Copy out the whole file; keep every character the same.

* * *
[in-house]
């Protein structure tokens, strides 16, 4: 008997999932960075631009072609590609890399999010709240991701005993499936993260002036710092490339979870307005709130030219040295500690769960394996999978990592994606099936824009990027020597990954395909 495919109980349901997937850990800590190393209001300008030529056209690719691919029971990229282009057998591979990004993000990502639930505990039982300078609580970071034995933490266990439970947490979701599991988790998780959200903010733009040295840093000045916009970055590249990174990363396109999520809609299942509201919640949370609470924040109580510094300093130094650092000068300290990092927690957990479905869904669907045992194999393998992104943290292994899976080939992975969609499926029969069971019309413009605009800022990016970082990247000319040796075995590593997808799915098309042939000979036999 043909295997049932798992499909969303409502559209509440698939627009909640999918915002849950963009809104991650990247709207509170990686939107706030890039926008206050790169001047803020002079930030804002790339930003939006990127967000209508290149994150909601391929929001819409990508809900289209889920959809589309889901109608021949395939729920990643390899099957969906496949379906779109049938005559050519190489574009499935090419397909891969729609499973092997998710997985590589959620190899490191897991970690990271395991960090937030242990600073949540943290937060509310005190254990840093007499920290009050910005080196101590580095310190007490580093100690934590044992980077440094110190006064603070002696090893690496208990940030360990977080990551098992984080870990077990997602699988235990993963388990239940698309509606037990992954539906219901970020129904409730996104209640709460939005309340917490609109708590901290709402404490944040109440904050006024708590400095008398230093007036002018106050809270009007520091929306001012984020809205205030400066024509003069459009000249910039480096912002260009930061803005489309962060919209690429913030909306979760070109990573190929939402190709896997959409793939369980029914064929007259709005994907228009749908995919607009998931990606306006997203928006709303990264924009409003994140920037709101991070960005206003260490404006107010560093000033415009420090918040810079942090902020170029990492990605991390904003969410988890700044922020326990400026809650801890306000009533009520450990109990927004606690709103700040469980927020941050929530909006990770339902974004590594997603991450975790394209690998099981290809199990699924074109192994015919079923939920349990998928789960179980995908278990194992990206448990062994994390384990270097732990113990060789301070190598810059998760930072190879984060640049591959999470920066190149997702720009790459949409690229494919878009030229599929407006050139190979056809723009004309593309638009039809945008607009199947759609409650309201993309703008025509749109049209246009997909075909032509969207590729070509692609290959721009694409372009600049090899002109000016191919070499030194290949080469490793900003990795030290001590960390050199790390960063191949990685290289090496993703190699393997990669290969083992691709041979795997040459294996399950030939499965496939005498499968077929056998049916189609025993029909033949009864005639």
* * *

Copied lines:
[in-house]
């Protein structure tokens, strides 16, 4: 008997999932960075631009072609590609890399999010709240991701005993499936993260002036710092490339979870307005709130030219040295500690769960394996999978990592994606099936824009990027020597990954395909 495919109980349901997937850990800590190393209001300008030529056209690719691919029971990229282009057998591979990004993000990502639930505990039982300078609580970071034995933490266990439970947490979701599991988790998780959200903010733009040295840093000045916009970055590249990174990363396109999520809609299942509201919640949370609470924040109580510094300093130094650092000068300290990092927690957990479905869904669907045992194999393998992104943290292994899976080939992975969609499926029969069971019309413009605009800022990016970082990247000319040796075995590593997808799915098309042939000979036999 043909295997049932798992499909969303409502559209509440698939627009909640999918915002849950963009809104991650990247709207509170990686939107706030890039926008206050790169001047803020002079930030804002790339930003939006990127967000209508290149994150909601391929929001819409990508809900289209889920959809589309889901109608021949395939729920990643390899099957969906496949379906779109049938005559050519190489574009499935090419397909891969729609499973092997998710997985590589959620190899490191897991970690990271395991960090937030242990600073949540943290937060509310005190254990840093007499920290009050910005080196101590580095310190007490580093100690934590044992980077440094110190006064603070002696090893690496208990940030360990977080990551098992984080870990077990997602699988235990993963388990239940698309509606037990992954539906219901970020129904409730996104209640709460939005309340917490609109708590901290709402404490944040109440904050006024708590400095008398230093007036002018106050809270009007520091929306001012984020809205205030400066024509003069459009000249910039480096912002260009930061803005489309962060919209690429913030909306979760070109990573190929939402190709896997959409793939369980029914064929007259709005994907228009749908995919607009998931990606306006997203928006709303990264924009409003994140920037709101991070960005206003260490404006107010560093000033415009420090918040810079942090902020170029990492990605991390904003969410988890700044922020326990400026809650801890306000009533009520450990109990927004606690709103700040469980927020941050929530909006990770339902974004590594997603991450975790394209690998099981290809199990699924074109192994015919079923939920349990998928789960179980995908278990194992990206448990062994994390384990270097732990113990060789301070190598810059998760930072190879984060640049591959999470920066190149997702720009790459949409690229494919878009030229599929407006050139190979056809723009004309593309638009039809945008607009199947759609409650309201993309703008025509749109049209246009997909075909032509969207590729070509692609290959721009694409372009600049090899002109000016191919070499030194290949080469490793900003990795030290001590960390050199790390960063191949990685290289090496993703190699393997990669290969083992691709041979795997040459294996399950030939499965496939005498499968077929056998049916189609025993029909033949009864005639």